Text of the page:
A study being done by the S.C. Commission on Minority Affairs is likely to confirm what is already known or suspected — those who spend the most on lottery tickets are the least able to afford them, and that most lottery scholarships are awarded in urban population centers rather than in poor rural areas where per-capita lottery spending is the highest.
Benjamin Washington Jr., the commission's program manager for research, told The Post and Courier's Prentiss Findlay that part of the focus will be on the correlation between counties where people spend more of their income on lottery tickets and the availability of lottery money for higher education.
"I'm thinking about the I-95 corridor in particular," Washington said, referring to the 36 mostly poor school districts along the interstate sometimes called the "Corridor of Shame," after a documentary of that title decried the poor state of public education there.
A previous study showed that residents in poorer counties tended to spend the most on lottery tickets and get less back in scholarships.
In Allendale County, where the state has taken control of the school district in an effort to improve educational outcomes, lottery spending per capita was about $819 per year and 41 percent of residents live in poverty. But only $8.1 million in lottery scholarships were awarded.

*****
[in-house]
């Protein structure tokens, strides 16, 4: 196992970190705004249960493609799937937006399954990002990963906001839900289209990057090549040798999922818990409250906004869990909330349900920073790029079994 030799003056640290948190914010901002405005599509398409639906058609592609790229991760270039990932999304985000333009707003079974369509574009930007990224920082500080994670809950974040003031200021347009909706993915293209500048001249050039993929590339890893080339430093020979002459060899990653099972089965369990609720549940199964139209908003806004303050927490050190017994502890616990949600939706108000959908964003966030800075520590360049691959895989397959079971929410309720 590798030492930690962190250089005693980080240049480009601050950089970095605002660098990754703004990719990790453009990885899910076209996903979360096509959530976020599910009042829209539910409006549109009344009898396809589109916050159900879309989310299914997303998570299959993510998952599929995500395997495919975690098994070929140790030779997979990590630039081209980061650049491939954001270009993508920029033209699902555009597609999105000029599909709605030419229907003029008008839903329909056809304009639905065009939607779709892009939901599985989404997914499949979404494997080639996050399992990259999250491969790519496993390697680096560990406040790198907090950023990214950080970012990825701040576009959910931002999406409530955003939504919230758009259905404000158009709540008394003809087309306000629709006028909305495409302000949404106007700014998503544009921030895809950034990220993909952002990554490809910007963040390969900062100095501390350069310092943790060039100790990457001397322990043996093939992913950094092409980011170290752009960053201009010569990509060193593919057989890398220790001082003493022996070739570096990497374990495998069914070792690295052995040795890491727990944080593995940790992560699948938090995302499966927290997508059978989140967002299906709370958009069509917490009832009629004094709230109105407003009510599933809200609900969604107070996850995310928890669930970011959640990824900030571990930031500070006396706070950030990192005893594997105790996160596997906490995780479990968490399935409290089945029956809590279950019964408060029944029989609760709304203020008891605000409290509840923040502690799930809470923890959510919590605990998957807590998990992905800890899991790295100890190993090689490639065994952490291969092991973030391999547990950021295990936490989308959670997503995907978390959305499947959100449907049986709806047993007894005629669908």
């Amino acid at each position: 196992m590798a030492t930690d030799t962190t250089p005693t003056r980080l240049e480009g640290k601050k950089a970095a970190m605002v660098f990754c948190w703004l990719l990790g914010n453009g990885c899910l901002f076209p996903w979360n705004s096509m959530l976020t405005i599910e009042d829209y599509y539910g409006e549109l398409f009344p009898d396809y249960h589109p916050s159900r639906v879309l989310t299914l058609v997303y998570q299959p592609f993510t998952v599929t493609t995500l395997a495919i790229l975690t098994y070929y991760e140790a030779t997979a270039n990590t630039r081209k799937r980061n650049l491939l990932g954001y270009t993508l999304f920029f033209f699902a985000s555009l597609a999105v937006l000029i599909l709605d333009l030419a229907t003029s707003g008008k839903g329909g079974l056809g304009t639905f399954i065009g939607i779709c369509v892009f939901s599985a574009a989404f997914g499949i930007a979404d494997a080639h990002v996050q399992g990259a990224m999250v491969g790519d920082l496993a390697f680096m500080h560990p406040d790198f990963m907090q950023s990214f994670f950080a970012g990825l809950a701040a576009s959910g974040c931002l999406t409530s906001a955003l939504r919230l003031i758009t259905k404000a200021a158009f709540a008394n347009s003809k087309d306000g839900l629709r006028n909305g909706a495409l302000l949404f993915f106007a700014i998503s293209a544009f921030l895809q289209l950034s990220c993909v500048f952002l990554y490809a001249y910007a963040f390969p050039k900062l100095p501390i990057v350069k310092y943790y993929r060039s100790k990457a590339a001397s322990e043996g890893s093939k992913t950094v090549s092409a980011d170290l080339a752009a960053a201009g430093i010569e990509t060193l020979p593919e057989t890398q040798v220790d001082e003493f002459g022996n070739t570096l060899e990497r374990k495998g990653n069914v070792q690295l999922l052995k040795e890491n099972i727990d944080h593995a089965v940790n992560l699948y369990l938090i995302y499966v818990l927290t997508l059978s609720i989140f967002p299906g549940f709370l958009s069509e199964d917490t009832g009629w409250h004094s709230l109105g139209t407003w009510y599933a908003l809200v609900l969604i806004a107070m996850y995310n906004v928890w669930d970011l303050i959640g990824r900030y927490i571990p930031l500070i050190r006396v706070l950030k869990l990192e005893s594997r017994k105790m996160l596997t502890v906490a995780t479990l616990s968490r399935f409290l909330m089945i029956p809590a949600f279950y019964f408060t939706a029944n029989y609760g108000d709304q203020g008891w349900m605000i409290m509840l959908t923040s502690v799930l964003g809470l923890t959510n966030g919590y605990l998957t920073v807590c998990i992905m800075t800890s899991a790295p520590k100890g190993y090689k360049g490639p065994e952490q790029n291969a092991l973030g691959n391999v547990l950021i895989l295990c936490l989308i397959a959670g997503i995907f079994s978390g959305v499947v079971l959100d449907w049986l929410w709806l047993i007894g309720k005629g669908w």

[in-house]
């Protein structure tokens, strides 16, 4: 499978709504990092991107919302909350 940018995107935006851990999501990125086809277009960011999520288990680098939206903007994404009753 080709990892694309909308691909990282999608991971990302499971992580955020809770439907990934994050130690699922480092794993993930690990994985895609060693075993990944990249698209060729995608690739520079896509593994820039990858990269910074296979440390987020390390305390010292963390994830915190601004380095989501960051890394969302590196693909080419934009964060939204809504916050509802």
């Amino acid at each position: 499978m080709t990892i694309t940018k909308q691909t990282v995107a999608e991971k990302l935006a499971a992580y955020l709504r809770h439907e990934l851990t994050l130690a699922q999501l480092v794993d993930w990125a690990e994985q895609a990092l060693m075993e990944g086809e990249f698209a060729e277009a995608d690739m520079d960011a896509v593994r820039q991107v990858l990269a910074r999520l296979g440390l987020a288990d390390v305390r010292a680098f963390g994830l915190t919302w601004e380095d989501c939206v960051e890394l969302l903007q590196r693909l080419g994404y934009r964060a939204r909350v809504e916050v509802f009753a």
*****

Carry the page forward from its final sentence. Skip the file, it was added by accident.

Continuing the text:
Similarly, in Bamberg County, where 32 percent of residents live in poverty, per-capita spending on the lottery was about $1,000 per year. But just $8.8 million in scholarships were awarded there.
By contrast, Richland County residents spent an average of $580 on lottery tickets and received $195 million in scholarship funds. The numbers in Charleston County were about the same — $585 in per capita lottery spending and $173 million in scholarships.
In Greenville County, per-capita spending on the lottery was just $375 on average, but $282.7 million in scholarships were awarded there.
Hopefully, the commission's study will help change attitudes about buying lottery tickets and perhaps inspire changes in how lottery scholarships are awarded.
With a recent change in what constitutes a passing grade — 60 instead of 70 — about 25,500 more high school students are expected to become eligible for merit-based lottery scholarships over the next four years. The Commission on Higher Education has warned that there won't be adequate lottery funds to pay for the increase, and has recommended raising scholarship standards accordingly.
Lotteries are tantamount to a tax on the poor. And in South Carolina, it appears to be doubly so, with the state's poorest citizens essentially subsidizing scholarships for students in higher-income areas.
This editorial is from The Post and Courier of Charleston via The Associated Press.